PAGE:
Endless career options and the potential to advance

The fact is, most workplaces need a receptionist and so your career options are endless. Receptionists are vital to keep the workplace running smoothly. Consider the industry you are most passionate about working in and, yes, they too will require a receptionist. You could work as a medical receptionist, a hotel receptionist, a business receptionist or even a legal receptionist. Starting your career as a receptionist in the company of your dreams can also give you a foothold into that company, allowing you to make valuable connections within the company and giving you the potential to work your way up in the company.

What do employers look for in a receptionist?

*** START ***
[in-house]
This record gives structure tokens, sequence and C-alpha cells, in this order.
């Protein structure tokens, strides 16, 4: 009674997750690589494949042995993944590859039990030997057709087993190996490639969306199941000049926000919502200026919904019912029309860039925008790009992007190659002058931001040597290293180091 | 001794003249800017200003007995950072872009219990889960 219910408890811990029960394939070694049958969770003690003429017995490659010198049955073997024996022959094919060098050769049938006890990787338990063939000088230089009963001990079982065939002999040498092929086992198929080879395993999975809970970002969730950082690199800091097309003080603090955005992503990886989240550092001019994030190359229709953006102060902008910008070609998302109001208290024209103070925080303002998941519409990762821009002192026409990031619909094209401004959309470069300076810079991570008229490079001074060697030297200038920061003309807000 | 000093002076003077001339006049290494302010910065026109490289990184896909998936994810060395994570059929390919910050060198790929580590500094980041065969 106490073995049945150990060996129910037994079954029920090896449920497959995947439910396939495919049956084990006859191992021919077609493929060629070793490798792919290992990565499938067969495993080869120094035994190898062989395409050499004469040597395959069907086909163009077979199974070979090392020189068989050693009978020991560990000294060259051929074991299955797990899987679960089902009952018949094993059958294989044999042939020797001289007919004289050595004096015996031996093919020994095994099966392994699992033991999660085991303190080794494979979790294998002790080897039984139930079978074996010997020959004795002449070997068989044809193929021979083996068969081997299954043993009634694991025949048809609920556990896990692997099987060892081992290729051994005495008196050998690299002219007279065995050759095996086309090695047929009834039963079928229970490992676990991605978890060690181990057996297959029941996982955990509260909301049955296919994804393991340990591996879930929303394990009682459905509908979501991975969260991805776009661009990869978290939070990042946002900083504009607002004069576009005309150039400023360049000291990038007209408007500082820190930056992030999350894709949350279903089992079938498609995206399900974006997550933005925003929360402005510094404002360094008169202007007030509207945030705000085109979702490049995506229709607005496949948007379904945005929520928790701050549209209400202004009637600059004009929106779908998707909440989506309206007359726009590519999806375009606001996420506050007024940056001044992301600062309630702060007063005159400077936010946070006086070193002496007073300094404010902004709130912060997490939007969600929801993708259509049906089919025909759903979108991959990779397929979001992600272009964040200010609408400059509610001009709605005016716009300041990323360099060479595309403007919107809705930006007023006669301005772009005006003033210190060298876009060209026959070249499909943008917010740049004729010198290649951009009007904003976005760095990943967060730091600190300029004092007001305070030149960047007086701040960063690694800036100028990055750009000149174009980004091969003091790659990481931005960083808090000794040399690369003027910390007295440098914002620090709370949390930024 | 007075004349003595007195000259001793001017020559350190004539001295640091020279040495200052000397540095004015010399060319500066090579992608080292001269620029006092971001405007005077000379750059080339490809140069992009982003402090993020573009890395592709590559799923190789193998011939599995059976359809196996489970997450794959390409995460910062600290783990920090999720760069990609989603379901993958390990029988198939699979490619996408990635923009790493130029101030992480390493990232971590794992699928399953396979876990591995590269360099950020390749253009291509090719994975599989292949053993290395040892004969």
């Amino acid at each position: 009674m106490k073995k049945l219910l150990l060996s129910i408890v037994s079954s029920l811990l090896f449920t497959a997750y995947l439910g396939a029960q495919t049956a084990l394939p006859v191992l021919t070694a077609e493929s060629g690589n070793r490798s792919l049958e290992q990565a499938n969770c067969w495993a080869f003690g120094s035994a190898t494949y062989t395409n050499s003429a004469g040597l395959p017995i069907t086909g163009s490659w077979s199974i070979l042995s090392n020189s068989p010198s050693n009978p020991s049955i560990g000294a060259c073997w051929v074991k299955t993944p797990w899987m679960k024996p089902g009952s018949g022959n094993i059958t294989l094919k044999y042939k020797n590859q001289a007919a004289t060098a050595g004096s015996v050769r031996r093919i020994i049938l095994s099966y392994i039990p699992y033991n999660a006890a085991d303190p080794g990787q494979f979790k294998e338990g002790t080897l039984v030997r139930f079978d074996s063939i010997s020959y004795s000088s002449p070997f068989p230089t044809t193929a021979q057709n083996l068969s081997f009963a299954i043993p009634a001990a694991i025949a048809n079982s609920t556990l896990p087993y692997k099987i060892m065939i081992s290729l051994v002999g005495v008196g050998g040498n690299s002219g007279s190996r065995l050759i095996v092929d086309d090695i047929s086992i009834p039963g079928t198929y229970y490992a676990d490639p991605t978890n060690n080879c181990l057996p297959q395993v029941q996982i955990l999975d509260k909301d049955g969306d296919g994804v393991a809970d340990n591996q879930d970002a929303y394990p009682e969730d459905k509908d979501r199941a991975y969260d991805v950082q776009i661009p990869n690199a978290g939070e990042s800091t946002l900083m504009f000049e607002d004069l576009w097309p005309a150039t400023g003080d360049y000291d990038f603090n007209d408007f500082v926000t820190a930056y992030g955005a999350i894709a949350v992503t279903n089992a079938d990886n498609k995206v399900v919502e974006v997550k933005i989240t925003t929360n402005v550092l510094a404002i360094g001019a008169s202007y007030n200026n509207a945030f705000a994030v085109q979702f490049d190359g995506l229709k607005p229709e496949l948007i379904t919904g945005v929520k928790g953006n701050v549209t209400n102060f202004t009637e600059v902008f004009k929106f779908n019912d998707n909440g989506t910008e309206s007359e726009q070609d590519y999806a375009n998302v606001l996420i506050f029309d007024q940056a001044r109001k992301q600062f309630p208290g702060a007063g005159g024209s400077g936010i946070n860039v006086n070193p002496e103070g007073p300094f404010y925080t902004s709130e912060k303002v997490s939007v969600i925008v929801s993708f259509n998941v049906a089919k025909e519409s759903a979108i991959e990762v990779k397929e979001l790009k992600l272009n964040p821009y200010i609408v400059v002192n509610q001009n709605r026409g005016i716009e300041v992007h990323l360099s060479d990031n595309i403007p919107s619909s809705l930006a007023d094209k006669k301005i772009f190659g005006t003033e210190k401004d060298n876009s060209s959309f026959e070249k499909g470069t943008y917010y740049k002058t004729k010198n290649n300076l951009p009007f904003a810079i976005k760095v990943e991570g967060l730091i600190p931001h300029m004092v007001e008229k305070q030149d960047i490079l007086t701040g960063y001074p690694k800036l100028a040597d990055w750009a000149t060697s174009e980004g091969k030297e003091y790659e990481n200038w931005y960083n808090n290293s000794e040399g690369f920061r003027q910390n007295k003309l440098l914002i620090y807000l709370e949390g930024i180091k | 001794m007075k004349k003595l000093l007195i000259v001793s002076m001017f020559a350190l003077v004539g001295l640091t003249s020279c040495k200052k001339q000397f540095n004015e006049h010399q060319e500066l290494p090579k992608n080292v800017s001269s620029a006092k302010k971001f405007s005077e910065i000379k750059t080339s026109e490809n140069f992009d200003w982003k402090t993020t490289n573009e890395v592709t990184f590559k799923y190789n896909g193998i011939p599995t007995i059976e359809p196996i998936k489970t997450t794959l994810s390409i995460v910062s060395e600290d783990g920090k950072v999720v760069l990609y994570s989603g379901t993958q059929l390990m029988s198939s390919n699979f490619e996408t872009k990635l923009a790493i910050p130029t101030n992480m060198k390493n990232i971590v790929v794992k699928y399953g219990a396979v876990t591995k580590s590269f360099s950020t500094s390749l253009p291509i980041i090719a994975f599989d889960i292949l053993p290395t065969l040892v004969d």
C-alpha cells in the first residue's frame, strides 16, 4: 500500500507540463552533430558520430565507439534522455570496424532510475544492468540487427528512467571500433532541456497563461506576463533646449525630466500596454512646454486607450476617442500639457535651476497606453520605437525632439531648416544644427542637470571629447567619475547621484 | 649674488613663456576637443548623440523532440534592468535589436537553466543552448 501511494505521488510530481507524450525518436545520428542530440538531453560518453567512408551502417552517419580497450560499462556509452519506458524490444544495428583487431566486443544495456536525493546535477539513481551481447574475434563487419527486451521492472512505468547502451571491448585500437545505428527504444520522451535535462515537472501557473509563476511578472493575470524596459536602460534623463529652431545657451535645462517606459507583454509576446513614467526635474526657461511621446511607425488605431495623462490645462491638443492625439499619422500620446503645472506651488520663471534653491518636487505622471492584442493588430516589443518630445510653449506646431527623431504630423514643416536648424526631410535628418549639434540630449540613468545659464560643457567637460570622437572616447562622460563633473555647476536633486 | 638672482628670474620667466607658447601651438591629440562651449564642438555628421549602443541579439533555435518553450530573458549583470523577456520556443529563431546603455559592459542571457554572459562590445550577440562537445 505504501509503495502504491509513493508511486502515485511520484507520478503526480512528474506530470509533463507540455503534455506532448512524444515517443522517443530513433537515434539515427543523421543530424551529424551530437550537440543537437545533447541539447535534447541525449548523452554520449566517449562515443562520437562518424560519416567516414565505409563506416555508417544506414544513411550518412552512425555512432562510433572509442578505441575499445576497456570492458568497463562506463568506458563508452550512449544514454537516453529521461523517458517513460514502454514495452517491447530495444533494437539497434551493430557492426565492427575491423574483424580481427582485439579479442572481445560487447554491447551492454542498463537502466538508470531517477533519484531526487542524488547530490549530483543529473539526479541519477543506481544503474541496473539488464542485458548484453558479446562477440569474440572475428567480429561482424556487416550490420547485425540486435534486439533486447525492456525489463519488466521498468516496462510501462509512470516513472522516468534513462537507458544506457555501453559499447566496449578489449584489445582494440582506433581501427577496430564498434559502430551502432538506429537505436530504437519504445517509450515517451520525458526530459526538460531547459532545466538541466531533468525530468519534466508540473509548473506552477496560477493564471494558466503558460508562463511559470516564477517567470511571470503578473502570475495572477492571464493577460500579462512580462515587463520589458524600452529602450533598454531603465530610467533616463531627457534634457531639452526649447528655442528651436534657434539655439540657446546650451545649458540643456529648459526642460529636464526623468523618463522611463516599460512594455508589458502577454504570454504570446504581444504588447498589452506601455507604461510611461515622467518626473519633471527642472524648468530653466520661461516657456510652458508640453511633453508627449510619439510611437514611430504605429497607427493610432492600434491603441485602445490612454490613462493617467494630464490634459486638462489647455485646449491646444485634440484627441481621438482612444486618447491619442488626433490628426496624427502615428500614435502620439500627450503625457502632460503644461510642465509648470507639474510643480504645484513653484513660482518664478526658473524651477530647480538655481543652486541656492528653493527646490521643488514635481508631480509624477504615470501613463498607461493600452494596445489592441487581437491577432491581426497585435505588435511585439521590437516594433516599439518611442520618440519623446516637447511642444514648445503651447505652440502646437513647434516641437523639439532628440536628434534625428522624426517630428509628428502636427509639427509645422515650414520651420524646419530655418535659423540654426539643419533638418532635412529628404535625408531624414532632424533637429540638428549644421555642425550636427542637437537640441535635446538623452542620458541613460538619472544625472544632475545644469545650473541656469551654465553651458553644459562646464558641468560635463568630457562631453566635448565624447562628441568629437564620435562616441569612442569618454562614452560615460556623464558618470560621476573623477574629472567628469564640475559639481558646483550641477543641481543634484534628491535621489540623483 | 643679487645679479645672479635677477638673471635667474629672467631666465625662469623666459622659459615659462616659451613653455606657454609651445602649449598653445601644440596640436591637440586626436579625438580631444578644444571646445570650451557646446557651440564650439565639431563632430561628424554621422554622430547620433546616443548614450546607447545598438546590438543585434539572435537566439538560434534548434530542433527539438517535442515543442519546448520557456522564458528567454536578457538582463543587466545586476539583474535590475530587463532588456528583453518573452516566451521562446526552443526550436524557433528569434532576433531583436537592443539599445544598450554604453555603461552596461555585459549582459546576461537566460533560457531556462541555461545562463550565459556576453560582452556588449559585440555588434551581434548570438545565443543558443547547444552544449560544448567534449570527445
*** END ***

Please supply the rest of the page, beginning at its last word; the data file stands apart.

So, what do employers look for in a receptionist and how can you optimise your employment chances? Employers may prefer applicants who have some formal office education or training, and most are looking for applicants who know how to use spreadsheets, word processing software, or other industry-specific software applications. A good receptionist will demonstrate strong organisational skills, a mind for project management, along with Word, PowerPoint, Excel and bookkeeping skills. Valuable personal skills include those such as negotiation, persuasion, decision making, confidentiality, customer management and service.

As a receptionist, communication is key